For the third year in a row, former first lady Michelle Obama has won the coveted title of most admired woman in America in 2020, per Gallup’s annual poll. (Husband Barack Obama’s 12-year run as most admired man, comparatively, was ended by President Donald Trump winning most admired man of 2020.) The trend seems fairly clear: Current and former presidents and first ladies are high-up on these most-admired lists, which leaves only Melania Trump unaccounted for, who came in at third most admired woman of 2020 with four percent of the vote.
For each of Melania’s years in the White House, she’s been beaten out as most admired woman either by Michelle or, in 2016, by Hillary Rodham Clinton. So, is the Trump administration ending without Melania taking the #1 spot a sign that she fell flat with the American people, another blow after failing to land a single Vogue cover in her time as first lady? It’s a little more complicated than it appears.
Looking back on the history of this Gallup poll, it looks like there’s a difference in how a change in administration affects the most admired men vs. the most admired women list. In 2008, when Barack Obama first won office, he was voted the most admired man of the year, taking over from George W. Bush the previous year. But although Michelle entered the White House with him, she didn’t win her first most admired woman title until 2018 — two years after Barack had stepped down from the presidency.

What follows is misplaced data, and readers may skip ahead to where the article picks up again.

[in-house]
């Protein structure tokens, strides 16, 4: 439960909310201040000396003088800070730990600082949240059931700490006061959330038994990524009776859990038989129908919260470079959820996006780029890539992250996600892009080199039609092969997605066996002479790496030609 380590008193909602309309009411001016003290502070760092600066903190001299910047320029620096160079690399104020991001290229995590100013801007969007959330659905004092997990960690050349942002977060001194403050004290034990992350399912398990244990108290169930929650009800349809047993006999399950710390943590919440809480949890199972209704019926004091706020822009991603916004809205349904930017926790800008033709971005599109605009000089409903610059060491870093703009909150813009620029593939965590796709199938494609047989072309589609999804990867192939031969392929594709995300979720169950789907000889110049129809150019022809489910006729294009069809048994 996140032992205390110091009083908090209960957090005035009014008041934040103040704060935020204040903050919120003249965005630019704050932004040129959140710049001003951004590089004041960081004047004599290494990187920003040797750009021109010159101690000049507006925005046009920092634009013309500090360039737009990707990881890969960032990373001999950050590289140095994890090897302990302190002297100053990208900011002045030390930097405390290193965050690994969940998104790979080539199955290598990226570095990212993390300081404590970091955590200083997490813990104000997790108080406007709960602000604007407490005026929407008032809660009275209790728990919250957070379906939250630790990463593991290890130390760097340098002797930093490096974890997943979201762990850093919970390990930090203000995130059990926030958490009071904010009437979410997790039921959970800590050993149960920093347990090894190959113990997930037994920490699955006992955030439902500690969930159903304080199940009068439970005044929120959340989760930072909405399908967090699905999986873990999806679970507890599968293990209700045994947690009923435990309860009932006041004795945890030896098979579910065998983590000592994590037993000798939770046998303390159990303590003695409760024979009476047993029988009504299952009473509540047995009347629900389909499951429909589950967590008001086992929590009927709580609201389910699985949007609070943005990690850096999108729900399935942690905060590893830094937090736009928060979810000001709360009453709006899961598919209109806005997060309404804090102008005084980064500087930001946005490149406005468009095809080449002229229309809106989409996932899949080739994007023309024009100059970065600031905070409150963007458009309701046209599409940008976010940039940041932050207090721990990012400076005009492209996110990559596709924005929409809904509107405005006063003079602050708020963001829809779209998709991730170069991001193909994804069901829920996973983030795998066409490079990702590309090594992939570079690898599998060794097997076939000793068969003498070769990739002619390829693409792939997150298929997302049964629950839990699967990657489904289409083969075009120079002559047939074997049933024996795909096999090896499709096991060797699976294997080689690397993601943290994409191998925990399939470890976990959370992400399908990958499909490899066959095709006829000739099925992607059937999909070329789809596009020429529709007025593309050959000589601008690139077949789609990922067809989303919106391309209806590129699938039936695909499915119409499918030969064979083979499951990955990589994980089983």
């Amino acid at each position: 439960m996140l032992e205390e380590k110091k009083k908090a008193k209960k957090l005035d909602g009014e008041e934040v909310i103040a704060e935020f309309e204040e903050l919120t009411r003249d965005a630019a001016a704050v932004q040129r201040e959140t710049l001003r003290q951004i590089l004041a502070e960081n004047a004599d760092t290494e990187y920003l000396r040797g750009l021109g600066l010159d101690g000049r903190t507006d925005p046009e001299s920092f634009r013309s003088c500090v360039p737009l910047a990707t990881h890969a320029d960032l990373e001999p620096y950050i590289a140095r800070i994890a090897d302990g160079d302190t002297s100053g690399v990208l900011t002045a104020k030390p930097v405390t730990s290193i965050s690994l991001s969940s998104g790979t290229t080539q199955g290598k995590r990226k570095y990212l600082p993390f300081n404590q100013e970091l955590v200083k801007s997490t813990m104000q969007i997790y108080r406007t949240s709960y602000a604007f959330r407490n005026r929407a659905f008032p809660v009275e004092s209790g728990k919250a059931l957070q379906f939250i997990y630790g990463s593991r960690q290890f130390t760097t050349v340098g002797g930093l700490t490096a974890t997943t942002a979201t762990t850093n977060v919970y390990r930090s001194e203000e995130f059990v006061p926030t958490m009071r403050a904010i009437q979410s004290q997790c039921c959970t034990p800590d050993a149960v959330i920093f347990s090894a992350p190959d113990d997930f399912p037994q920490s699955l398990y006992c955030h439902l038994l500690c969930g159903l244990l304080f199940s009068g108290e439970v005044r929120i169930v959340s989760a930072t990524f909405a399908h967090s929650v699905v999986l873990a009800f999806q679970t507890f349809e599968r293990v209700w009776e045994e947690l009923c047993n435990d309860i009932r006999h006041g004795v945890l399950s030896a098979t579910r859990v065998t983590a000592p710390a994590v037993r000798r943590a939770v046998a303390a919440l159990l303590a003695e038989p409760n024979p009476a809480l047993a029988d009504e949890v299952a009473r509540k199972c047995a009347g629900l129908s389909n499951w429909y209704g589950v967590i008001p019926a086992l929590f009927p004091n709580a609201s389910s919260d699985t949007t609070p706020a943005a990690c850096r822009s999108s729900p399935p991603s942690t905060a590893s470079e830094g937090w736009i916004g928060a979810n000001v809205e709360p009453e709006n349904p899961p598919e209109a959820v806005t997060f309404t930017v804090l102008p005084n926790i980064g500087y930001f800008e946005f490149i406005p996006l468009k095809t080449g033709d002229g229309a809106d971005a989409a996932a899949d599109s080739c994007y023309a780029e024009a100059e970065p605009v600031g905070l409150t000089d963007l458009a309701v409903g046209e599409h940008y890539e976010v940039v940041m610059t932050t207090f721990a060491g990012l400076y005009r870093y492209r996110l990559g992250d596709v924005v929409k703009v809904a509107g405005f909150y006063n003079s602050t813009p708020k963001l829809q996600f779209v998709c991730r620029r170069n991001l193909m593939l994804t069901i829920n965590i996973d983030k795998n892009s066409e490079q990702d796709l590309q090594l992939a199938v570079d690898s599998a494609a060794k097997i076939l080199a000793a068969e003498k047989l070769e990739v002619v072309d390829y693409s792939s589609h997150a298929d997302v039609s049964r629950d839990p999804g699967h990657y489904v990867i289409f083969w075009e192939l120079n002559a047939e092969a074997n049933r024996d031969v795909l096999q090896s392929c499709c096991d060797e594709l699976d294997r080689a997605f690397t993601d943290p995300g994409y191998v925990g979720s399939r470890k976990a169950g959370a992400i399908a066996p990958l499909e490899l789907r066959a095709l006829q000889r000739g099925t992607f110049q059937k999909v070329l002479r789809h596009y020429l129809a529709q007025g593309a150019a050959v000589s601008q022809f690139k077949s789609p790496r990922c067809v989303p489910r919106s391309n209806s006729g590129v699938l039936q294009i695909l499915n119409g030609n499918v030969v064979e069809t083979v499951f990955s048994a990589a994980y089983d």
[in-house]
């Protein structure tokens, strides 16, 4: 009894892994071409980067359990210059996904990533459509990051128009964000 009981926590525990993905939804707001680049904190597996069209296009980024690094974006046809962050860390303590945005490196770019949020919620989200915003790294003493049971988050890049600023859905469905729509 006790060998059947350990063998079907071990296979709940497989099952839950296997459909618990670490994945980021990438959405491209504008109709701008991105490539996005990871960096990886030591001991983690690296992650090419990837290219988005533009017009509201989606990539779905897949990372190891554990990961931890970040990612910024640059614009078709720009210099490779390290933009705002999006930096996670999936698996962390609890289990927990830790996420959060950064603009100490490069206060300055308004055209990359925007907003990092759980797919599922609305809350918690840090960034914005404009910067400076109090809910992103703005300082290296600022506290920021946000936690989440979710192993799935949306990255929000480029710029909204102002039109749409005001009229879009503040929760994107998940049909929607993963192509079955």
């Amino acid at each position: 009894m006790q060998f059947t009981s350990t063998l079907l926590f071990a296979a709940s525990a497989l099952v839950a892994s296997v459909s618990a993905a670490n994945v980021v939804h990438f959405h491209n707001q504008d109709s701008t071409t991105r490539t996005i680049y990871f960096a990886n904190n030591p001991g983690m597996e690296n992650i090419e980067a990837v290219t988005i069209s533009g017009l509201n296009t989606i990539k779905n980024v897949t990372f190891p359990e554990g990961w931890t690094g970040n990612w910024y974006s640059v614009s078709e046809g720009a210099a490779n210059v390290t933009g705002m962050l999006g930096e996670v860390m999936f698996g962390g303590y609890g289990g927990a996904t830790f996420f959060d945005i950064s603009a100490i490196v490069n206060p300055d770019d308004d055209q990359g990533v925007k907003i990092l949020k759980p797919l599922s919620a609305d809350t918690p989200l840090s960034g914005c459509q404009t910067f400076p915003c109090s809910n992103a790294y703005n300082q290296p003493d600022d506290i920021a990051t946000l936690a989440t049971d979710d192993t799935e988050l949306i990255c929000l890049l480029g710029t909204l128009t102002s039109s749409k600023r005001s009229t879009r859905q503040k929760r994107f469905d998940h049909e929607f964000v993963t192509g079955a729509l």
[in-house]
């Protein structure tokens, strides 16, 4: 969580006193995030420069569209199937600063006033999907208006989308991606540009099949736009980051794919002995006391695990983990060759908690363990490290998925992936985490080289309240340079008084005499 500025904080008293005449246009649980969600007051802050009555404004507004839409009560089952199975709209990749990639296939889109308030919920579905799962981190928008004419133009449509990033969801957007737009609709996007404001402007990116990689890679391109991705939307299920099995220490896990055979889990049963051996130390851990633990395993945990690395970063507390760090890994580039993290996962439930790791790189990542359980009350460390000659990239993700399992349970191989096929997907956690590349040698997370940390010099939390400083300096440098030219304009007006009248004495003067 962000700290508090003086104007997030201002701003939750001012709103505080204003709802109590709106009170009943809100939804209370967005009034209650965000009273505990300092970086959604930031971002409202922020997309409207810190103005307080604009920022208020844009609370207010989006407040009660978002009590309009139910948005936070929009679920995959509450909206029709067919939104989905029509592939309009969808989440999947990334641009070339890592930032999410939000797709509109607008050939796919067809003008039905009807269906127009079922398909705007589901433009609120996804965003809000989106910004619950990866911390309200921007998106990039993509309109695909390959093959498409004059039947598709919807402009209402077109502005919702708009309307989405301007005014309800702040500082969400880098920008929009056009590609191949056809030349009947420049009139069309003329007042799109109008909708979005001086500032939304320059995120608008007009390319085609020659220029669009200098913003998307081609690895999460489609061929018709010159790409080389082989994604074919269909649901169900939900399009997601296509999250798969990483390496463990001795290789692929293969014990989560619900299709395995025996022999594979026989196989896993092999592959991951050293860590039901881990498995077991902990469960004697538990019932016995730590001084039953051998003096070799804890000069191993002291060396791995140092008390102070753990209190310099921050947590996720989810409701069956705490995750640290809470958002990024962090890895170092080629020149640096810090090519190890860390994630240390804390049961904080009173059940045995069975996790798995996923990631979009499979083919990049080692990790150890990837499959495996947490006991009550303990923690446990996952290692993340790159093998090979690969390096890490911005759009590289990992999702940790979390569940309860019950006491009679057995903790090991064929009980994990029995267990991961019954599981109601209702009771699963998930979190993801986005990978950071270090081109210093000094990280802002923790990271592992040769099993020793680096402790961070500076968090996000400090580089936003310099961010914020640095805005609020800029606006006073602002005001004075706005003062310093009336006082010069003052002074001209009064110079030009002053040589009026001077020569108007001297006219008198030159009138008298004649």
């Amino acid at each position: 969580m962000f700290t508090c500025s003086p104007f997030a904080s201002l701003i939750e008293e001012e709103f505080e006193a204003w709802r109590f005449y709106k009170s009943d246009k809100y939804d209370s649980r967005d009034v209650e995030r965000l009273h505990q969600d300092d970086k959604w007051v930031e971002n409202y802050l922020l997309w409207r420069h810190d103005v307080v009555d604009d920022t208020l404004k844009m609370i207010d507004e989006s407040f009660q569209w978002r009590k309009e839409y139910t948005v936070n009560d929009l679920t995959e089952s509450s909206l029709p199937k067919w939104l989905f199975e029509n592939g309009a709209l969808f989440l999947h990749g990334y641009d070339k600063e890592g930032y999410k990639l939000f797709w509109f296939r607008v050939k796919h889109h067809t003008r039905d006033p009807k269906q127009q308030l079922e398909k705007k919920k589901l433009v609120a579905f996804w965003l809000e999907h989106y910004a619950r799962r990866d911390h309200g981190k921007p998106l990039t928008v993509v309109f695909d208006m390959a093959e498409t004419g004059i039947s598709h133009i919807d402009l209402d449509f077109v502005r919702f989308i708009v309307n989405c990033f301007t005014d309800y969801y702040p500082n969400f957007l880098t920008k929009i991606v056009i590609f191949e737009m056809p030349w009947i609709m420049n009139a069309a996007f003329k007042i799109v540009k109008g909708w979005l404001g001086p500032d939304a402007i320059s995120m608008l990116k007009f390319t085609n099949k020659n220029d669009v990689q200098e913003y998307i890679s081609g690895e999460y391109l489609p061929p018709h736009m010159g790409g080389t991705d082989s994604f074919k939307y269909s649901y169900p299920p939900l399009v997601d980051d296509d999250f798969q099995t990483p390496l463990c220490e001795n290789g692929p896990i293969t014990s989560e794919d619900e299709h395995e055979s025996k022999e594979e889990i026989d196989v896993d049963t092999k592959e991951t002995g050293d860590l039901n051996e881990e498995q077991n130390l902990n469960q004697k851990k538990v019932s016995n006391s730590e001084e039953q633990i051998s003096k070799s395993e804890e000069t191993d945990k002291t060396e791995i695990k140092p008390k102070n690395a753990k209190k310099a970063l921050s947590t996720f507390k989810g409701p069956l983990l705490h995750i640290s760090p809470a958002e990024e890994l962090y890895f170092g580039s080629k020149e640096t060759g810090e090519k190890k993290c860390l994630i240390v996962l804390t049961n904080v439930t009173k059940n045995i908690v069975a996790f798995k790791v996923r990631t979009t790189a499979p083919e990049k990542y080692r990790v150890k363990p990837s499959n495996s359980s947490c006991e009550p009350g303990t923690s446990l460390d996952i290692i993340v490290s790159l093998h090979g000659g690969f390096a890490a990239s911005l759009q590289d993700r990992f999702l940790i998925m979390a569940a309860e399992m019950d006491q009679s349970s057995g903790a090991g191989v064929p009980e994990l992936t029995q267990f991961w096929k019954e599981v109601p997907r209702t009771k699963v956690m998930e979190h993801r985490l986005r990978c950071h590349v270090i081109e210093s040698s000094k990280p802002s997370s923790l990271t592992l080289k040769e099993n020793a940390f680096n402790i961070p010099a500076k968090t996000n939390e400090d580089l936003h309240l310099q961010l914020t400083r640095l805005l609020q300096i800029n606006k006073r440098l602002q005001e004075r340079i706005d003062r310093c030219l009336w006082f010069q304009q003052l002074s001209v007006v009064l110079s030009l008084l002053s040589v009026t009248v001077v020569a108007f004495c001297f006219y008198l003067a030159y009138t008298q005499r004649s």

So, Melania’s true test of popularity will come in the years after Trump’s presidency, when we see whether the Michelle Obama effect occurs for Melania after she leaves the White House too. In many ways, it’s more telling of the American people’s opinion that Donald Trump didn’t rise to the #1 spot on the list of most admired men until the final year of his presidency — when the previous six presidents had all been voted America’s most admired man the year they were elected and several years that followed.
For what it’s worth, the most admired women statistics are also somewhat skewed by the sheer dominance of Hillary Clinton, who held the title for a whopping 15 years, long after her time as First Lady and through most of the George W. Bush administration. We rush to admire our male presidents, but our first ladies are playing the long game — and it all starts after they leave the White House.